I’m Troels, Senior Blockchain Engineer. My work revolves around the ledger and I am building two teams at the moment. The first is the ledger team, they are responsible for implementing and maintaining our scalable ledger solution. The second team is our Virtual Machine team which is responsible for building the foundation of the our smart contracts and useful Proof-of-Work (µPoW).
The scalable ledger team is all about building a ledger where transactions are 1) communicated in parallel and 2) executed in parallel. Amongst other things, this requires a sharded state database and very fast transaction synchronization. Additionally, it also requires a transaction execution schedule to be generated. To accomplish these tasks the team has been building custom networking protocols with a strong focus on data serialization and communication together with the necessary architecture to scale a node across multiple processes. To get the transaction scheduling operating the team has built some amazing optimisation algorithms.
The VM team are building our smart contract and µPoW engine. The VM work is focused on two important aspects: 1) Modularity and customizability, and 2) linear algebra operations. The modularity is important as the Fetch ecosystem will need to deploy variations of the same engine. For instance, a VM inside an agent will need different functionality to the one that is evaluating the smart contracts. The linear algebra operations are important for a number of complicated decision making tasks. We anticipate that this will be important in our mission to make smart contracts truly smart.
The vision of the Fetch ledger is to create a framework that allows machines to reach agreements in order to meet common goals and empower distributed autonomous organisations. In a previous blog post, Josh spoke about how he wants to build an agent for himself to order milk from the milkman. Let’s explore this use case from the milkman’s perspective: As more and more people start to use the agent created by Josh, the milkman will become busy to the point that he or she can no longer serve the market single-handedly and therefore more milkmen will enter the market. The milkmen have one common goal: deliver as much milk as possible with the lowest possible operational cost. Traditionally, the milkmen would form a co-operative, but in a Fetch world milkmen would form a decentralised autonomous organisation where the rules of engagement are managed by smart contracts. This means the milkmen would write a smart contract that allows them to distribute work between each other. You could easily do this on Ethereum, but there is a catch; with an increasing amount of milkmen coming into the system, the contract runs into a scheduling problem. This problem cannot be solved with the current version of Ethereum and this is where the Fetch ledger shines. Inside of the Fetch ecosystem, the milkman scheduling problem is outsourced to miners who provides solutions. As with normal work in the Bitcoin protocol, miners propose solutions and the strongest one is selected. This allows us to include solutions to complex problems directly into smart contracts.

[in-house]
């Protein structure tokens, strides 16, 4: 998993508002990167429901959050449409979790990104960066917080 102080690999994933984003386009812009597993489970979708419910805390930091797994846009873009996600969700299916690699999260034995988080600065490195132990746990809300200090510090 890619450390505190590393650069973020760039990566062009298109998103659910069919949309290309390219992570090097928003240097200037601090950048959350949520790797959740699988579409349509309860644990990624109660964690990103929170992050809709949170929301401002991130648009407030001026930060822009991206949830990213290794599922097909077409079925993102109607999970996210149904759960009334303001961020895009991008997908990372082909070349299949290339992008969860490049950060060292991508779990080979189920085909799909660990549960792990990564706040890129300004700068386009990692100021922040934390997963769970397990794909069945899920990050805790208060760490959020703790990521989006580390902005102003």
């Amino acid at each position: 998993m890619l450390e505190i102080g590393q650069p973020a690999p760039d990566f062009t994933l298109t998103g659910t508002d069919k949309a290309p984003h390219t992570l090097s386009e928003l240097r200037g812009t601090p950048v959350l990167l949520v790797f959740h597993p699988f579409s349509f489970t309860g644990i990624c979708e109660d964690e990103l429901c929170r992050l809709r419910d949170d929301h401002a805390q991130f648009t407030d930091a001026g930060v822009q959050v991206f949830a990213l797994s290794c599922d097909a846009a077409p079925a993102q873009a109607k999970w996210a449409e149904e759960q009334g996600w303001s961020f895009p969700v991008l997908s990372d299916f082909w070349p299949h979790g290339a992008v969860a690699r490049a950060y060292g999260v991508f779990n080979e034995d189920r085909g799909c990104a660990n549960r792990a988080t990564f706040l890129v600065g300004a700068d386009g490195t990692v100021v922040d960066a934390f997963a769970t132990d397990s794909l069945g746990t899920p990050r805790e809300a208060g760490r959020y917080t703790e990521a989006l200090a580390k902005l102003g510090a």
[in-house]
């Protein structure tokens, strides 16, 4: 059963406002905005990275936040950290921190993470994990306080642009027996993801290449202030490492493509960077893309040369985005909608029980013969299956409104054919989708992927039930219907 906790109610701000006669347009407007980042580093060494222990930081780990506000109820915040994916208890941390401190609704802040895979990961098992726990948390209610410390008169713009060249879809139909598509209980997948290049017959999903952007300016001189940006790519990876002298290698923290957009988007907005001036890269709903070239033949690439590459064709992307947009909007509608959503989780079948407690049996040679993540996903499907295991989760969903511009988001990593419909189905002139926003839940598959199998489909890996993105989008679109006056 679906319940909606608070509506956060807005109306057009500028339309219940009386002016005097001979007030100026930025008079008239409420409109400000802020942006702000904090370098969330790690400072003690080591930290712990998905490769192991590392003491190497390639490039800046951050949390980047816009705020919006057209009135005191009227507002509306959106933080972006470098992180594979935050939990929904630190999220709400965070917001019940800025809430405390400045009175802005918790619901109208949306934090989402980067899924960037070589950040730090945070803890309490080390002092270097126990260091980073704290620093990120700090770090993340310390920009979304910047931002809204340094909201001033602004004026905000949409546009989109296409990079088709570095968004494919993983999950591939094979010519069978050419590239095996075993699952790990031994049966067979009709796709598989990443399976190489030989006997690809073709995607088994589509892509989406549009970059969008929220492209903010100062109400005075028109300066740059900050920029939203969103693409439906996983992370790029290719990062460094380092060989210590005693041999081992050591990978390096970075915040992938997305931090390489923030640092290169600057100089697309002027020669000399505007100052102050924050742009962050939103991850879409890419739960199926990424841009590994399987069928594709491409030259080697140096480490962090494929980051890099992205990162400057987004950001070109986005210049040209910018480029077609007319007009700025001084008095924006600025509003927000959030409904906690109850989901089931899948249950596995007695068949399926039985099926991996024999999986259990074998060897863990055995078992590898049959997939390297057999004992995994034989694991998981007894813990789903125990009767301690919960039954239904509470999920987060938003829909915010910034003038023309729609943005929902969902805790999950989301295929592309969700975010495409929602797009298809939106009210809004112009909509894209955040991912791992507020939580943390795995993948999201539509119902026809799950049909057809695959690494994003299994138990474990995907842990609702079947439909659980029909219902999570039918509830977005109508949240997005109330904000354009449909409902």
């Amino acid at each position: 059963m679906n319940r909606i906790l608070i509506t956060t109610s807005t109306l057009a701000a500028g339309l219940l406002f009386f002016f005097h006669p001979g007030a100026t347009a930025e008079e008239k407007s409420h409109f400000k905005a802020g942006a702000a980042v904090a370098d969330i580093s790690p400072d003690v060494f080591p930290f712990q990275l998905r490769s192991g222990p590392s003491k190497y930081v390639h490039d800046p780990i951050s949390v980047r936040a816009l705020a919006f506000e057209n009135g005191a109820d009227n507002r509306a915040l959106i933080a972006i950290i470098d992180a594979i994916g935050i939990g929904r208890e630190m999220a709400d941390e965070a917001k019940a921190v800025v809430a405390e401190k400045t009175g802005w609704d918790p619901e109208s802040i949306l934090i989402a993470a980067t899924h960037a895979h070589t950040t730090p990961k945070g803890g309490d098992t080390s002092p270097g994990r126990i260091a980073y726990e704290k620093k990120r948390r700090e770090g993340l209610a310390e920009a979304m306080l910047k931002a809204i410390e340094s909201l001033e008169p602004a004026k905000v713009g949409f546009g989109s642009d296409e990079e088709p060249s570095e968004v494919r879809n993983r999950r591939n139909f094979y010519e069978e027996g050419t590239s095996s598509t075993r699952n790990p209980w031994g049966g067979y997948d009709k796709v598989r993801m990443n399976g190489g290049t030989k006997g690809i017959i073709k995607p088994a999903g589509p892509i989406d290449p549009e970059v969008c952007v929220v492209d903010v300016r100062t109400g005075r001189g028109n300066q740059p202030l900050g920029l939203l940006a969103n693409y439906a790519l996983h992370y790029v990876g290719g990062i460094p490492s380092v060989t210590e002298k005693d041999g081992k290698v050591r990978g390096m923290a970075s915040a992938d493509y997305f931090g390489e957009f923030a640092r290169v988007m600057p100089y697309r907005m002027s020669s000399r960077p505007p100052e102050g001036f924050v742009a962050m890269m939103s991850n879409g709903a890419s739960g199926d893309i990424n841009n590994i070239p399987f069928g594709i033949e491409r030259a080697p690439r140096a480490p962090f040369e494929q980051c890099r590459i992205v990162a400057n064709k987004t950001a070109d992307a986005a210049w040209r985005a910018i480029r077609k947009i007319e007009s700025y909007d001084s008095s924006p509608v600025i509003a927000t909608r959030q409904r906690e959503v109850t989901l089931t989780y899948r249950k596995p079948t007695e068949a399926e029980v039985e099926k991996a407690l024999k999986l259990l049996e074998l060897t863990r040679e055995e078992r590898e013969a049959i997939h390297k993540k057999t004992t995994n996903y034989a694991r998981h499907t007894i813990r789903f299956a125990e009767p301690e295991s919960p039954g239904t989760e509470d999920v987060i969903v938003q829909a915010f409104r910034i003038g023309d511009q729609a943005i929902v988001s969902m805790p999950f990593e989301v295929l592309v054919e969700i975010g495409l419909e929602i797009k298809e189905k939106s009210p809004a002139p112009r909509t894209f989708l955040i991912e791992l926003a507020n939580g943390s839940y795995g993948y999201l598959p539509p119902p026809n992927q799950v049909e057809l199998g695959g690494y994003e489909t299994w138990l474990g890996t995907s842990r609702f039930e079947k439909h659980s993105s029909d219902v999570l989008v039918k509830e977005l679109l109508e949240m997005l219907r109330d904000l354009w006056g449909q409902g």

To illustrate the general kind of optimisation you can deploy on Fetch, let’s consider two milkmen doing 8 deliveries on a Manhattan geometry. Below we illustrate a suboptimal solution that would be obtained by a normal smart contract enabled ledger:
A normal ledger will have to schedule appointments as they come in rather than considering the wider context of the milk delivery. With the Fetch smart ledger this is different as we can outsource the optimisation problem and use the result to finalise agreement between the participants. This means that the end schedule would look like this:
As before, all the deliveries are made, but the individual on the green route has lowered his/her total travel by one block. This is a net economic gain as it decreases the average cost for the milkmen to do the same job.
I am really excited about this aspect of Fetch and the innovations that our teams have delivered to contribute to the Fetch vision. In the coming weeks and months I am really looking forward to seeing our teams putting the pieces together and evolving our internal testnet as we rapidly move towards the launch of the public testnet.